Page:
Mersey Side Case

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17 March 2016

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Background & Problem Statement
Diamond chemicals is a leading propylene producer and a major player in the chemicals industry worldwide. However the share of the company had fallen from £60 at the end of 1999 to £30 in 2000 on account of worldwide economic slowdown and poor financial performance. Given the prevalent scenario, it was time to obtain funds from corporate headquarters for a modernization program for Merseyside project. This project will not only renovate and rationalize a production line but also make up for deferred maintenance and increase production efficiency. Lucy Morris is the Plant Manager at Merseyside and by nature she is a high achiever and a Notre dame MBA.

Frank Greystock is the Controller, President of Diamond Chemicals. To make a compelling case, Frank and Lucy try to make a financial model to calculate the NPV, IRR and Payback period for this project but are challenged on several aspects. To pursue their endeavor, they need to correct the model as per the feedback from the shareholders and management. Thus the problem statement is to suggest corrections to the existing model and thus calculate the NPV, IRR and payback period which would not be challenged further and the project could be approved. Methodology and Results

In addition to the baseline model presented in Exhibit 2 of the case study, four cash flow models were built considering the following criteria:

* Cannibalization: This model was directly taken from the case study and was used as a starting point for reference. This model presents the information that Greystock included on the analysis that was submitted to Morris. Cannibalization of demand: This model reflects a reduced output at Rotterdam. The cannibalization aspect is obtained by shifting the added volume from the plant in Holland (Rotterdam) to the plant England (Merseyside) regardless of the fact that both plants operate under the same company.

* Excess transport needed: This model accounts for a £2 million for the purchase of rolling stock to support the anticipated growth of the firm. The funds would be used to purchase tank cars to be used at Merseyside. * Including EPC project: This model includes the recommendation provided by Griffin Tewitt, assistant plant manager at Merseyside. This model reflects the detrimental effects of including a project that adds no value, to the original model. By itself, the EPC project does not stand a chance of approval, thus the only effect that it has, by bundling with the polypropylene project, is to increase the paylack period, lower NPV and reduce the IRR of the overall project. * Recommended model which consists all the right variables’ values: This model contains all the adjusted variable with the recommendations that our team would follow, if placed in the position of Morris. This accounts for The Results from these were as follows:

| Baseline| Cannibalized| Excess Transport| EPC| Recommended| IRR| 25.9%| 21%| 22%| 21.43%| 31.47%|
NPV (MM)| £ 8.95 | £ 5.75 | £ 6.16 | £ 5.00 | £ 13.37 | PBP (Yrs)| 3.61| 4.09| 3.95| 4.08| 3.20|
Thus we can see for the recommended model as the NPV is £ 13.4 Million and the investment required it £ 9 Million, it is a lucrative project.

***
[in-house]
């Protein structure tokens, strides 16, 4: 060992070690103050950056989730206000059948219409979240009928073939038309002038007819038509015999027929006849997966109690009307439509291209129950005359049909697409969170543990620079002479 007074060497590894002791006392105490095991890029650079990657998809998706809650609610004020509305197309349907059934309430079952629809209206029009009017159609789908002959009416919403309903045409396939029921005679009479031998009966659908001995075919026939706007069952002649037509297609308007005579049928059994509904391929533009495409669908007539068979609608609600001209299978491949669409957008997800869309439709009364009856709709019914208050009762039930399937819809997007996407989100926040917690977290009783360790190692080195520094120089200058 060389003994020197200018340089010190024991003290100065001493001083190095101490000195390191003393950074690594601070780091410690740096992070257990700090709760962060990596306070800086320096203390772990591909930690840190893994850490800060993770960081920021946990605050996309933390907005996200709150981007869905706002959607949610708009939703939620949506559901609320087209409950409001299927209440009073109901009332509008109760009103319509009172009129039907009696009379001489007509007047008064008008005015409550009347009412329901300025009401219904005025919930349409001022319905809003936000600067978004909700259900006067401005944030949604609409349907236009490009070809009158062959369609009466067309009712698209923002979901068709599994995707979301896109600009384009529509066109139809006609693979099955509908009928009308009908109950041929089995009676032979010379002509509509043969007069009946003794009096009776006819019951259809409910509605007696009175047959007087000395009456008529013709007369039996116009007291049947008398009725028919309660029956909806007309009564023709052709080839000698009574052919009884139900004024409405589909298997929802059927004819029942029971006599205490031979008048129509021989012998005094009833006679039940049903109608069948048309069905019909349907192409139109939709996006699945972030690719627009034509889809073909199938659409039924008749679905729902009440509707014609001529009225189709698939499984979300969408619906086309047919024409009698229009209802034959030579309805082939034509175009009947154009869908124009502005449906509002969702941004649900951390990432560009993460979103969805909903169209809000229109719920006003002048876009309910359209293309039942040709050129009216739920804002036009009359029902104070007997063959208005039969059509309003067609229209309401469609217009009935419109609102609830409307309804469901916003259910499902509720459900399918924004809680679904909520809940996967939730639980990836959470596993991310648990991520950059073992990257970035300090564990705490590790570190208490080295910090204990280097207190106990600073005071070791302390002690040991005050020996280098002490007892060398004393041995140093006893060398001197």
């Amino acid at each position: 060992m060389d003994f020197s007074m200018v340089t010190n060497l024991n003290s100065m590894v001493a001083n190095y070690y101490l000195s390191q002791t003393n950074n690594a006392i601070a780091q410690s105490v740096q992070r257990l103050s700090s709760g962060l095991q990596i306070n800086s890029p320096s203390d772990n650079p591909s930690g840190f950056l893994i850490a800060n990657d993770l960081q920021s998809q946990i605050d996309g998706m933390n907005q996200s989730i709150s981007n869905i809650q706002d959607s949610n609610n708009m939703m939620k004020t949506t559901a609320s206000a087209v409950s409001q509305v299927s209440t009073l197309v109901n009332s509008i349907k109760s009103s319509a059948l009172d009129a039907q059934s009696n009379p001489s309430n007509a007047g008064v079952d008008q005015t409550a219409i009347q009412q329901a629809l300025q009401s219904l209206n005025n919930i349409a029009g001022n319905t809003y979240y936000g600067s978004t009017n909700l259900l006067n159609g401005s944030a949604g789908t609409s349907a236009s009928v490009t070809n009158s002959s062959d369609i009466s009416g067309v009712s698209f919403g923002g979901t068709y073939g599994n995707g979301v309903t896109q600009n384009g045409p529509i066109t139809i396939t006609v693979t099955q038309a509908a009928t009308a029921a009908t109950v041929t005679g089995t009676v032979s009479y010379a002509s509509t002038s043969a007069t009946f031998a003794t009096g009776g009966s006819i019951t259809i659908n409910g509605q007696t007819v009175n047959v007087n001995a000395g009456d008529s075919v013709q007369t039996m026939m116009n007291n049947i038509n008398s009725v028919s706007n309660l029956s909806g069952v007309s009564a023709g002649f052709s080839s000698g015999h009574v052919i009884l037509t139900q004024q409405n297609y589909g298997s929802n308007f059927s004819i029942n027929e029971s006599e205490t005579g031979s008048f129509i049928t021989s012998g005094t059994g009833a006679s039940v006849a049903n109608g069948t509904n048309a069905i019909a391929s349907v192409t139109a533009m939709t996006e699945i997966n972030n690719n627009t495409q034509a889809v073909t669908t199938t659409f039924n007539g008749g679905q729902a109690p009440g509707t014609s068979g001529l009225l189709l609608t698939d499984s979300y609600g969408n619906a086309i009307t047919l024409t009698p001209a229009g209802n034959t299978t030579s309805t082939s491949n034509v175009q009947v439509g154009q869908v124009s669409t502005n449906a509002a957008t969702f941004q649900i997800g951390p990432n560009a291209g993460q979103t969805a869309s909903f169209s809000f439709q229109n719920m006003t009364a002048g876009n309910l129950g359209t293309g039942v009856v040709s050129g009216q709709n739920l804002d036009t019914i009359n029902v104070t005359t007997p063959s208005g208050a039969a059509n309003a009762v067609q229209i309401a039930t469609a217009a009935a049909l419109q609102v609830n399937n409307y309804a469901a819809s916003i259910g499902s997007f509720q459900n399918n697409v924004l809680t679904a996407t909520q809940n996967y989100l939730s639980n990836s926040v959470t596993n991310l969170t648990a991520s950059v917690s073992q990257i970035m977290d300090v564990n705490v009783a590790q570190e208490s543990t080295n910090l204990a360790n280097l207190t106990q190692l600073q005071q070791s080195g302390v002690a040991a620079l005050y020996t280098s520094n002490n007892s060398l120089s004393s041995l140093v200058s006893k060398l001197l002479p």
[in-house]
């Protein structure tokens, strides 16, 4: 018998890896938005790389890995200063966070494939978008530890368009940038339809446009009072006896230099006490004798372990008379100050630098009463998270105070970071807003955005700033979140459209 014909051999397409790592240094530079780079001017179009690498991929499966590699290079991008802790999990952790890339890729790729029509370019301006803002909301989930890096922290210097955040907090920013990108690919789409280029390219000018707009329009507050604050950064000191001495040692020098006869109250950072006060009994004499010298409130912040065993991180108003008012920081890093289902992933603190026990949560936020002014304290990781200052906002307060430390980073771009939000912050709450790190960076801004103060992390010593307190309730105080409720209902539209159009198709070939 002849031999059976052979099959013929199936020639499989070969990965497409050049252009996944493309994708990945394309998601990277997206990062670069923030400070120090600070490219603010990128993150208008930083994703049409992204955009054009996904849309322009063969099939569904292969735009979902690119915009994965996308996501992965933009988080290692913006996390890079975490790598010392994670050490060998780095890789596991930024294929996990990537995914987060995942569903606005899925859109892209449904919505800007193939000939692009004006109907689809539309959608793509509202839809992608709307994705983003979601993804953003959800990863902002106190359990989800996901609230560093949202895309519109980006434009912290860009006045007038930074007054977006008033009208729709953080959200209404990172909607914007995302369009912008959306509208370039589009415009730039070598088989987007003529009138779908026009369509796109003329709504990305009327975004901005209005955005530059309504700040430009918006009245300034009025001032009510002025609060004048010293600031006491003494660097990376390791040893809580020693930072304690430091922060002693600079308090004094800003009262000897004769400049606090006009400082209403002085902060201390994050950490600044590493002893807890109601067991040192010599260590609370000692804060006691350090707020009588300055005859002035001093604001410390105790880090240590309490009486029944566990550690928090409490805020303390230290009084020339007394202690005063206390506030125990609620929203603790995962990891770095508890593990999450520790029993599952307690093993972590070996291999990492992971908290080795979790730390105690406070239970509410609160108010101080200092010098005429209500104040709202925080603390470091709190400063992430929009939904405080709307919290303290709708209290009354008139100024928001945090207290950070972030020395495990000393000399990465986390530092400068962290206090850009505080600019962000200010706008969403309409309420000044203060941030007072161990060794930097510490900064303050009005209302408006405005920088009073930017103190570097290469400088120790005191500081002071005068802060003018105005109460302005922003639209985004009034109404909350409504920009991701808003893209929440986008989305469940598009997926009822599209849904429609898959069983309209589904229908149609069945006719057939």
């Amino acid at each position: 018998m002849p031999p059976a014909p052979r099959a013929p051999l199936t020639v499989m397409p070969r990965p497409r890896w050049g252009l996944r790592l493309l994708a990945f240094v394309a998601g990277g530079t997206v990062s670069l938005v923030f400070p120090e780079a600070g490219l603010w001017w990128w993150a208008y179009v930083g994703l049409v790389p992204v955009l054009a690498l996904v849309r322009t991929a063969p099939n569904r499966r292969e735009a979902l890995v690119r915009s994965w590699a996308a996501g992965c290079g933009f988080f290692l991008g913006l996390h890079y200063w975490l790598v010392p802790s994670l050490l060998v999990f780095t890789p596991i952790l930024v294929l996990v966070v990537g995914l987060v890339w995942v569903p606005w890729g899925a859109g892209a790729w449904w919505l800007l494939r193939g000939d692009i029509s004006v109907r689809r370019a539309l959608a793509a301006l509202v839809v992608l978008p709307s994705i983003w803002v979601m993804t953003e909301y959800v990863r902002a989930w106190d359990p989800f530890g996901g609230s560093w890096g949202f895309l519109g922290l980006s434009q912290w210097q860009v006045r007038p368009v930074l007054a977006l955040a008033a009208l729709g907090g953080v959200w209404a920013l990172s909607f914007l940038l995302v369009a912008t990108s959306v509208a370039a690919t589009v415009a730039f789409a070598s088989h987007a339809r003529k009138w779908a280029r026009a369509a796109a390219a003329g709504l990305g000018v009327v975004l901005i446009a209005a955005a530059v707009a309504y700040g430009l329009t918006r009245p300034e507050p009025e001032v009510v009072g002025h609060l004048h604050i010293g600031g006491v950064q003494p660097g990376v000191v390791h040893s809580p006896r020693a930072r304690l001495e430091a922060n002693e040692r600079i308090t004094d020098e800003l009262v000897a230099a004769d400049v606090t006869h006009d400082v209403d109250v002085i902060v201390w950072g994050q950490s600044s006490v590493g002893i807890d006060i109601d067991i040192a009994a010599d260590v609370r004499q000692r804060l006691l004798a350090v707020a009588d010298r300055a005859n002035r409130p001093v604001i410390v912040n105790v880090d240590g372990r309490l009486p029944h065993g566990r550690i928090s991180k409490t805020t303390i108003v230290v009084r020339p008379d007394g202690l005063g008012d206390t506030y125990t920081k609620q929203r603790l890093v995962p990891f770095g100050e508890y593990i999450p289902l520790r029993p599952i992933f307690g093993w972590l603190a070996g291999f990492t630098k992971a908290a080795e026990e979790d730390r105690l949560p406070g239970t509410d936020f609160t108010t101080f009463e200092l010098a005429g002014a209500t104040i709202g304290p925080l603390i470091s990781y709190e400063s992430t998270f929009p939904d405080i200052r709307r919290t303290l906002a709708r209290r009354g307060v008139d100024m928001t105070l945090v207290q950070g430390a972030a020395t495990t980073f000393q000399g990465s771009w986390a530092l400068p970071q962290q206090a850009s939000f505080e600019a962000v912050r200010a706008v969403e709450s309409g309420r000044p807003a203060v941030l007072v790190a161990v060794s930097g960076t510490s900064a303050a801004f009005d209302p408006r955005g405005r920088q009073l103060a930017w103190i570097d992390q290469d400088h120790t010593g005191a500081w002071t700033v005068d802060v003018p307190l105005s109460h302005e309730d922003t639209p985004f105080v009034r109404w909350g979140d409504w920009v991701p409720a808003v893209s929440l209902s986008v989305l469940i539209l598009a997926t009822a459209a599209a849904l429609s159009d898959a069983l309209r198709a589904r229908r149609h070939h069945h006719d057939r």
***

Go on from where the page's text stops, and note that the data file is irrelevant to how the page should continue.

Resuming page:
The recommended model above considers a 3% inflation which varies from 1.2 – 5.1% in UK. Considering this variation the following graph shows how the NPV and IRR would change with inflation

The company charges a 3.5% for overhead investments. However, as the project is expected to reduce overhead costs, increase efficiency, output and reduce the power consumption, this overhead investment fee should be waived. If this waiver is implemented, the NPV increases to £15.0 Million. The Purchase Cost of Rolling Stock is currently considered as £ 2 Million. This would be used for transportation needs arising due to the anticipated excessive demand.

However this investment would be made regardless of the project and hence only a part of the investment should be considered for the modeling purposes. What proportion of the investment would be used specifically for this project will determine the value of the Purchase Cost of Rolling Stock that would be definitely lesser than £2 Million. Currently, the model is based on the assumption that the production will run on full capacity and the sales team will be able to sell all of the throughput. This assumption should be tested and, if not valid, the variation should be accounted in the model.

Conclusions and Recommendations
* Using the recommended model as a basis for comparison, against the original model, Merseyside is a promising project because the NPV is £ 13.4 Million and the investment cost is £ 9 Million with a payback period of 3.2 years and IRR of 31.47%. . * Greystock’s model did not account for inflation. The inflation rate of 3% should be considered in the final analysis. This changes the NPV from £9.7 Million to £13.4 Million, a £3.7 Million difference. * The sunk costs £0.5 Million should not be considered

* In case the overhead investment cost can be waived as the project itself aims at reducing overhead investments; the NPV would be £ 15.0 Million * The Purchase Cost of Rolling Stock is considered £ 2 Million which can be lowered considering the actual increase in transportation * The Customer retention can vary and depending on the anticipated demand the NPV, IRR and Payback period might change References:

i. Darden Business Publishing: Diamond Chemicals PLC (A): The Merseyside Project ii. iii. Class 1 & 2 Presentations from Operations Cost and Risk Management

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"Mersey Side Case" StudyScroll, Mar 17, 2016.

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